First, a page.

Yes, I must say the whole experience put me off indie publishers for life, which I know is wrong, as there are some decent ones out there. Wild Wolf Publishing for instance, at least pay all their authors a decent percentage, 10%, I had half that! Shocking! No author should accept below 7% which is industry standard, but as you said, now that attitudes are changing, self-publishing is definitely the better route for many. You may take the risks, but at least you keep all rights and the majority of the profits. Trying to get accurate sales figures and royalties from some publishers is like asking for the impossible, and the quality of the books is often no better than that which an individual author could achieve themselves. In fact, in my case, I was so disappointed and appalled at the cheap look and poor overall quality of my published book, that I am now self-publishing it myself as a second edition! Not only will it have a font you can actually see, as the publishers chose a microscopic 10.7 which made the text too small for kids to read, but it will have better editing, better formatting, better layout and a MUCH better cover as well! One of the worst things with my ex-publishers and again, symptomatic of a less than professional approach, was the fact that they employed no professional cover artists to do any of their book covers, instead one of the company directors who dabbled in art and thought she was talented (as a trained and qualified art professional myself, I can tell you she is not) insisted on doing all the covers herself and some of them as a result are shocking and certainly some of the worst I’ve seen in the industry. Dear dear…certainly NOT what I thought I was signing on for. Another warning sign authors need to be wary of, are publishing houses that claim to be ‘a family’, NOT a good idea. You want professionalism, not hugs and kisses or dictatorial parental control.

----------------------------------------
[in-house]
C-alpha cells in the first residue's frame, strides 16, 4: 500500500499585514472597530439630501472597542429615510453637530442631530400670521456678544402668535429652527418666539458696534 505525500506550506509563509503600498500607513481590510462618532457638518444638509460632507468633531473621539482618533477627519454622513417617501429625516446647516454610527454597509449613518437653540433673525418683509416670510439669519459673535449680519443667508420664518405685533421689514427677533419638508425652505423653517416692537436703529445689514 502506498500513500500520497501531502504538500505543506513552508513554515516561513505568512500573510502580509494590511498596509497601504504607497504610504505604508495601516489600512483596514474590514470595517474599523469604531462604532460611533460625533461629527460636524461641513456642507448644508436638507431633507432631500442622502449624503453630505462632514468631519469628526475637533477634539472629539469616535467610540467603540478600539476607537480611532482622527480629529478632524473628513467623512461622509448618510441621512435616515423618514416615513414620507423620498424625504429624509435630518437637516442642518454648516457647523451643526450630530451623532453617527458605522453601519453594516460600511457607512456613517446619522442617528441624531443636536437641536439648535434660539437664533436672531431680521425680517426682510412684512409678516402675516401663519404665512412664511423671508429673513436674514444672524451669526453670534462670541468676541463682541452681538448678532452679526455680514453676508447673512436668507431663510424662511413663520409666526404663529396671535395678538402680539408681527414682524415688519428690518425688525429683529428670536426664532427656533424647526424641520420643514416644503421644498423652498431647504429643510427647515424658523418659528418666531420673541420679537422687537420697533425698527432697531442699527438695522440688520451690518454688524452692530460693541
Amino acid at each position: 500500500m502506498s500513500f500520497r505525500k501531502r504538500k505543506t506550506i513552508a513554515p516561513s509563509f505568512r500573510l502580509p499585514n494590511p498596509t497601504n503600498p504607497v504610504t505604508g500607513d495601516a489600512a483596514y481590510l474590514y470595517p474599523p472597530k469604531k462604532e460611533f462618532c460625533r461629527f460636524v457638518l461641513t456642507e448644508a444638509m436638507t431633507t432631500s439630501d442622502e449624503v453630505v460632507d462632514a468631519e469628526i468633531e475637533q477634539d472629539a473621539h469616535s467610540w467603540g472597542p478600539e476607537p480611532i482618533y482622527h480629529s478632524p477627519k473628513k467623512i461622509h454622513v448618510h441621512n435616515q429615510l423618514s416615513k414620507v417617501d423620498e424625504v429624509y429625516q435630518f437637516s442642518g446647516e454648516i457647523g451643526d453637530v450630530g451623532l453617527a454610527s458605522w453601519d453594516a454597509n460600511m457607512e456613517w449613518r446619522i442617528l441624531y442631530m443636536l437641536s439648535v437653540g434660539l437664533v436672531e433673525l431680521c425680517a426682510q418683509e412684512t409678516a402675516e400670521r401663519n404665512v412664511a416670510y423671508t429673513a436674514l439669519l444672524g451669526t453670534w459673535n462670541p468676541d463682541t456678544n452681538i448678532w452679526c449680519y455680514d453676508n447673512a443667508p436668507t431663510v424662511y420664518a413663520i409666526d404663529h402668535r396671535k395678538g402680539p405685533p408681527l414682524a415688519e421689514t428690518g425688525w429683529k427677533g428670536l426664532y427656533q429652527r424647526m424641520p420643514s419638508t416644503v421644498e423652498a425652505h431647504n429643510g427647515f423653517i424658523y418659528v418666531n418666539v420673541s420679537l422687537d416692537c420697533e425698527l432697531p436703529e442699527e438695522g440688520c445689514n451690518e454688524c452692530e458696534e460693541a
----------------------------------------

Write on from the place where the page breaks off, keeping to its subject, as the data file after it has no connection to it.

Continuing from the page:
I am lucky to be out of it, but it certainly left its scars and took me many months to pick myself up again. Now, I have a professional Editor, which just shows how dreadful the precious ones were, and the future is what I make of it! I just wish Tricia and anyone else going through publishing hell, every bit of luck in the world. The key is, not to suffer in silence, share with others and gain strength from it and knowledge to fight on! 😀

      • Proseia says:

        When is your second edition coming out? I’ve been looking around for your book White Mountain, but haven’t been able to find the ebook anywhere. Anywhere legitimate I can go to find it, or will it be down til you get your self-pub business squared? I’d love to read it. 🙂

      • Sophie E Tallis says:

        Phew! I’m kind of glad you can’t get hold of it tbh, as the publisher’s were supposed to have taken it all down, but I trust them as much as I could throw them! Thanks, Proseia! I know it’s still on the Waterstones website and I think it can still be ordered with them, but I’d wait for the second edition! I was originally going to re-release White Mountain along with Book 2, Race of Shadows for this Autumn, but due to illness and ensuring that things are settled with my ex-publisher’s it will be next year instead, probably Autumn for Book 2 and earlier in the summer for White Mountain. Cheers mate! 😀